ATLANTA — Go ahead and tell Paul Johnson that his throwback offense can't work at a big-time university.
He's heard it all before.
Heck, he thrives on the skepticism.
"You enjoy proving people wrong," said Johnson, who rarely smiles but allowed himself a bit of a satisfied smirk when he considered how many times he's done just that.
Down at Georgia Southern, he took over a program in disarray and quickly restored it to small-college prominence. Up at Navy, he proved that a military school could be competitive with the big boys. And now, in his second year at Georgia Tech, he's winning with the same ol' regularity in one of the BCS conferences.
The No. 10 Yellow Jackets (8-1, 5-1 ACC) are two wins away from playing in the league championship game. They've already achieved their highest ranking since 2001, all this coming on the heels of a nine-win season in 2008 that went a long way toward answering all those questions about Johnson's trademark spread option.
True to his nature, Johnson glosses over all the wins and praise from his debut season in Atlanta. Instead, he prefers to remember those handful of haters who cropped up again after Georgia Tech was blown out by LSU in the Chick-fil-A Bowl, supposedly exposing a way to shut down his run-oriented offense.
"It seems that no matter how much success you have, that never goes away," Johnson said. "They keep saying, 'Next year, they're going to get you.' Last year, after the LSU game, everyone said, 'That's it. It's over. There's the blueprint.' It's funny. LSU can hold Florida to 10 points or whatever it was, but it ain't over for (the Gators)."
Georgia Tech is certainly unique among major colleges, most of whom use a prostyle offense (better for recruiting quarterbacks who long to play in the NFL) or some version of the spread that Florida's Urban Meyer helped popularize.
Johnson's offense is more in line with run-dominated schemes that were so popular in the 1960s and '70s, like the wishbone and veer. While Georgia Tech usually lines up only one runner behind the quarterback, there are two wingbacks on each edge of the line who essentially serve the same purpose as halfbacks in those old-style offenses.
Quarterback Josh Nesbitt takes the snap and has several options. He can hand off to the running back up the middle, pitch the ball to one of his wingbacks (known as A-backs in Johnson-speak) or just run it himself. Occasionally, Nesbitt drops back for a pass — a rarely used but often lethal weapon because defenses usually leave receiver Demaryius Thomas in single coverage.
"We run a lot, but this is actually a good offense for the big plays," said Thomas, who leads the ACC in receiving yards per game (91.4). "You've just got to be patient until you get your chance — and then make a play on it."
Of course, the Yellow Jackets spend most of their time running the ball, befuddling defenses with a potpourri of pitches and deception. They're averaging more than 304 yards on the ground (ranking second nationally) and managed to beat then-No. 4 Virginia Tech while completing only one pass.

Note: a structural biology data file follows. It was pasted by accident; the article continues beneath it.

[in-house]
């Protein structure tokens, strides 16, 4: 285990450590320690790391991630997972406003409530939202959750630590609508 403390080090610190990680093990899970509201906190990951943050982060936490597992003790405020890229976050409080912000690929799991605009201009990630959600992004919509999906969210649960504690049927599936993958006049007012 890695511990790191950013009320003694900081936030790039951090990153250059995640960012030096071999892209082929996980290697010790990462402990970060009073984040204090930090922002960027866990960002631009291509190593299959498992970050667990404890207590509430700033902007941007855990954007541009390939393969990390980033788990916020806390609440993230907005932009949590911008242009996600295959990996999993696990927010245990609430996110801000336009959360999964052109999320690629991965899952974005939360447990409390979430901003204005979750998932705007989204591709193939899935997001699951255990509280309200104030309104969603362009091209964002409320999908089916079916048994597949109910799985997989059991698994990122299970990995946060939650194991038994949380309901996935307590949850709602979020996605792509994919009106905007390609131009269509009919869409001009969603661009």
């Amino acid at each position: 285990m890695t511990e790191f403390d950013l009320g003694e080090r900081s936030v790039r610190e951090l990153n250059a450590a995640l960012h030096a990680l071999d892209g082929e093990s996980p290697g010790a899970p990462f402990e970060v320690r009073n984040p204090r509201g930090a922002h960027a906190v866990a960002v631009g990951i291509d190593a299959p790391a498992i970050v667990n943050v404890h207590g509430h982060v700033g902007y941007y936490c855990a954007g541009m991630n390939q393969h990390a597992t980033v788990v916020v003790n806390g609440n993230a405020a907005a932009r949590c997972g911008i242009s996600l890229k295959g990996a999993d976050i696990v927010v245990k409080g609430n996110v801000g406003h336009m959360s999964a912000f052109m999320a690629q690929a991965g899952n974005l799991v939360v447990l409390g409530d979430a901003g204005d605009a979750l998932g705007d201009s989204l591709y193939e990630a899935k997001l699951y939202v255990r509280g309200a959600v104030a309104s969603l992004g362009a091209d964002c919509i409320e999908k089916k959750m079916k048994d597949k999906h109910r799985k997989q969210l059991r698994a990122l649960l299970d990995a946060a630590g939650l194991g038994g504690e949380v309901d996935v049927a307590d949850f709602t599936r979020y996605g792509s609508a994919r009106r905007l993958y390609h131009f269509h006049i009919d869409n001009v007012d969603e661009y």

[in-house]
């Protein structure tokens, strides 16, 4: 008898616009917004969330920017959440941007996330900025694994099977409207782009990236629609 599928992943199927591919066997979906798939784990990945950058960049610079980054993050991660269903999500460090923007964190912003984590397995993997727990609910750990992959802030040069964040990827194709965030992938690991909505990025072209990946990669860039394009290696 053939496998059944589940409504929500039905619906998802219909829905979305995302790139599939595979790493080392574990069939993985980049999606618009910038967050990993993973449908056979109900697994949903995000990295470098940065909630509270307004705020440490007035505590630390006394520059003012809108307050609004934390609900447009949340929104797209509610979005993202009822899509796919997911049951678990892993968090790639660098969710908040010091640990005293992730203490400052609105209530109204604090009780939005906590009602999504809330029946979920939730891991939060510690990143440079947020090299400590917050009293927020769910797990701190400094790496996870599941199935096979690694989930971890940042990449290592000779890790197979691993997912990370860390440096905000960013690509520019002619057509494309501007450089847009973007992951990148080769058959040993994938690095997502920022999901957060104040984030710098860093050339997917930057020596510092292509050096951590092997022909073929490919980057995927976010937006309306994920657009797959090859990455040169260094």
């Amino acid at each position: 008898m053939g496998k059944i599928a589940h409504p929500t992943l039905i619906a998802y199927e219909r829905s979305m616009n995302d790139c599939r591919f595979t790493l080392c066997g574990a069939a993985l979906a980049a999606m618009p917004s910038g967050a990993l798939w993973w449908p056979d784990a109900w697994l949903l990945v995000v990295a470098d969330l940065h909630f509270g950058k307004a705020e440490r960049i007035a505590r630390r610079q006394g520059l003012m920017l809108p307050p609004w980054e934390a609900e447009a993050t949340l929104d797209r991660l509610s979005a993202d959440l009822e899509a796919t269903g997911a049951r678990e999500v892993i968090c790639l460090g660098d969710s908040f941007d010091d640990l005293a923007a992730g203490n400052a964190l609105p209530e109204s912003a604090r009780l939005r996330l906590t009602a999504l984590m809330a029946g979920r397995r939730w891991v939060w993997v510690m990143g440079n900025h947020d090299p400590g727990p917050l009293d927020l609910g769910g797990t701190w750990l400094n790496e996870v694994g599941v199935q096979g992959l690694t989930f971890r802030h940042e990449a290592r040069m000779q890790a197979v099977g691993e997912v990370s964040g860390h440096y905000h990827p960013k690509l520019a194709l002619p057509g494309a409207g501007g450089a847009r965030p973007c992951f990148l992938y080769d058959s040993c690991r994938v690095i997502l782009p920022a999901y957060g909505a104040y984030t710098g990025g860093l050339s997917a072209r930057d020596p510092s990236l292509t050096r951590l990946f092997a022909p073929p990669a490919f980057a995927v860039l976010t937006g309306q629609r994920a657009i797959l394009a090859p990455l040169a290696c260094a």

"This is something that kind of reminds you of the old Texas teams and the Oklahoma teams when they were running the wishbone," said Wake Forest coach Jim Grobe, whose team faces Georgia Tech on Saturday. "You've got a coach in Paul Johnson who's as good as there's ever been running the triple option, and you've got all these all-solar system talent guys running it. It really is scary to watch."
Certainly, much of the credit goes to the man calling the shots. Johnson has unwavering faith in his offense, so much so that he seems to take every little snippet of criticism as a personal affront.
"When you have to answer those same questions every week," he said, in a moment of self-reflection, "you probably do become more defensive than you should be."
All those doubters have created a coach who doesn't fit neatly into one easily defined category. Johnson appears to be overflowing with confidence in what he does, yet he's driven by those who believe he can't possibly keep having so much success. He often comes across as someone who believes he knows a little bit more than everyone else, but any perceived arrogance is tempered by the seemingly joyless way Johnson goes about his work.
No matter what his team does, it never seems quite good enough.
He never seems to take time to savor the triumphs.
"I probably need to do more of that," Johnson acknowledged. "But it's just not in my nature. I'm always pushing, I guess. I've always been that way. I don't know why. That's just me."
The biggest challenge at Georgia Tech came at the beginning. Several players transferred and others considered leaving, and Johnson just asked everyone to give his offense a chance.
"We had so many people telling these kids it wasn't going to work, so many people telling them, 'Man, you need to get out of here. It's not going to fit you,'" he said.
"My experience is when the players are around the offense, when they practice it and go through it for a while, they're smart kids. They say, 'Hey, dude, this may be hard to stop if we go it right.'"
Surely, there will come another game when the Yellow Jackets struggle.
Surely, there will be a skeptic out there who raises questions about the offense.
Rest assured, Johnson will be listening.